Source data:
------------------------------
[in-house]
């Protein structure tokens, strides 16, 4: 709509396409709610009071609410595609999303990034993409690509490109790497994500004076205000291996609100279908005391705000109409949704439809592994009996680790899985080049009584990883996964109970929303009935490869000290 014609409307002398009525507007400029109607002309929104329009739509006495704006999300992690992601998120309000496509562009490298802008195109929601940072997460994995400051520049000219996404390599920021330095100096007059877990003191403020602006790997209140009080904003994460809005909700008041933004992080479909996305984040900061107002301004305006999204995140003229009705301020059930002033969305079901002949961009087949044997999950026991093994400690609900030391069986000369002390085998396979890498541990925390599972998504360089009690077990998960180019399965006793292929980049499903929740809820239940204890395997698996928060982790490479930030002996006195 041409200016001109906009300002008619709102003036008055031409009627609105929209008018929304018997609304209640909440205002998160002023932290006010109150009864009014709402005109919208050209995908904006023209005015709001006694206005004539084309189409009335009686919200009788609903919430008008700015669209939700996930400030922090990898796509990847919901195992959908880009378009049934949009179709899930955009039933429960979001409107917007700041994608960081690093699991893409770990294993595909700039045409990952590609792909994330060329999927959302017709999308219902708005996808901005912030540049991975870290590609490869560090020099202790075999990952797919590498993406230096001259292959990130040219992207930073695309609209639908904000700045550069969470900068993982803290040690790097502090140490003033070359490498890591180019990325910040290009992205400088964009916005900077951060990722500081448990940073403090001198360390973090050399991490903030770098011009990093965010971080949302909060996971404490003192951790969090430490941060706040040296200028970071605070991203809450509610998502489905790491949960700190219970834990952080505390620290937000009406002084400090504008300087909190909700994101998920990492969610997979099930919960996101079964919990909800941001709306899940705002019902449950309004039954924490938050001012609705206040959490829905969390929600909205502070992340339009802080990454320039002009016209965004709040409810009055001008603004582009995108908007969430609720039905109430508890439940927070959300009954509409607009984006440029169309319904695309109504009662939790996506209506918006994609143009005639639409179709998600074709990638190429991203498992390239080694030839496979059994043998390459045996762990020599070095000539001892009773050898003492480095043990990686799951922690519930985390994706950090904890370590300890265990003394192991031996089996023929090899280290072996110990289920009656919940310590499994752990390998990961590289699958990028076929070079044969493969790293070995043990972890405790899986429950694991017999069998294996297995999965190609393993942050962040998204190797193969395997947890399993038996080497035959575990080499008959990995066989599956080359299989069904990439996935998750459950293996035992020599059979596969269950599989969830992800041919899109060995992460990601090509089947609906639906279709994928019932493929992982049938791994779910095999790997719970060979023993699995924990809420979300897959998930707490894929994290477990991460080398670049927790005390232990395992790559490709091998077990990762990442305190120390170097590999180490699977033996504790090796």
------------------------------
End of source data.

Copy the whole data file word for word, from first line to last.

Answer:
[in-house]
């Protein structure tokens, strides 16, 4: 709509396409709610009071609410595609999303990034993409690509490109790497994500004076205000291996609100279908005391705000109409949704439809592994009996680790899985080049009584990883996964109970929303009935490869000290 014609409307002398009525507007400029109607002309929104329009739509006495704006999300992690992601998120309000496509562009490298802008195109929601940072997460994995400051520049000219996404390599920021330095100096007059877990003191403020602006790997209140009080904003994460809005909700008041933004992080479909996305984040900061107002301004305006999204995140003229009705301020059930002033969305079901002949961009087949044997999950026991093994400690609900030391069986000369002390085998396979890498541990925390599972998504360089009690077990998960180019399965006793292929980049499903929740809820239940204890395997698996928060982790490479930030002996006195 041409200016001109906009300002008619709102003036008055031409009627609105929209008018929304018997609304209640909440205002998160002023932290006010109150009864009014709402005109919208050209995908904006023209005015709001006694206005004539084309189409009335009686919200009788609903919430008008700015669209939700996930400030922090990898796509990847919901195992959908880009378009049934949009179709899930955009039933429960979001409107917007700041994608960081690093699991893409770990294993595909700039045409990952590609792909994330060329999927959302017709999308219902708005996808901005912030540049991975870290590609490869560090020099202790075999990952797919590498993406230096001259292959990130040219992207930073695309609209639908904000700045550069969470900068993982803290040690790097502090140490003033070359490498890591180019990325910040290009992205400088964009916005900077951060990722500081448990940073403090001198360390973090050399991490903030770098011009990093965010971080949302909060996971404490003192951790969090430490941060706040040296200028970071605070991203809450509610998502489905790491949960700190219970834990952080505390620290937000009406002084400090504008300087909190909700994101998920990492969610997979099930919960996101079964919990909800941001709306899940705002019902449950309004039954924490938050001012609705206040959490829905969390929600909205502070992340339009802080990454320039002009016209965004709040409810009055001008603004582009995108908007969430609720039905109430508890439940927070959300009954509409607009984006440029169309319904695309109504009662939790996506209506918006994609143009005639639409179709998600074709990638190429991203498992390239080694030839496979059994043998390459045996762990020599070095000539001892009773050898003492480095043990990686799951922690519930985390994706950090904890370590300890265990003394192991031996089996023929090899280290072996110990289920009656919940310590499994752990390998990961590289699958990028076929070079044969493969790293070995043990972890405790899986429950694991017999069998294996297995999965190609393993942050962040998204190797193969395997947890399993038996080497035959575990080499008959990995066989599956080359299989069904990439996935998750459950293996035992020599059979596969269950599989969830992800041919899109060995992460990601090509089947609906639906279709994928019932493929992982049938791994779910095999790997719970060979023993699995924990809420979300897959998930707490894929994290477990991460080398670049927790005390232990395992790559490709091998077990990762990442305190120390170097590999180490699977033996504790090796």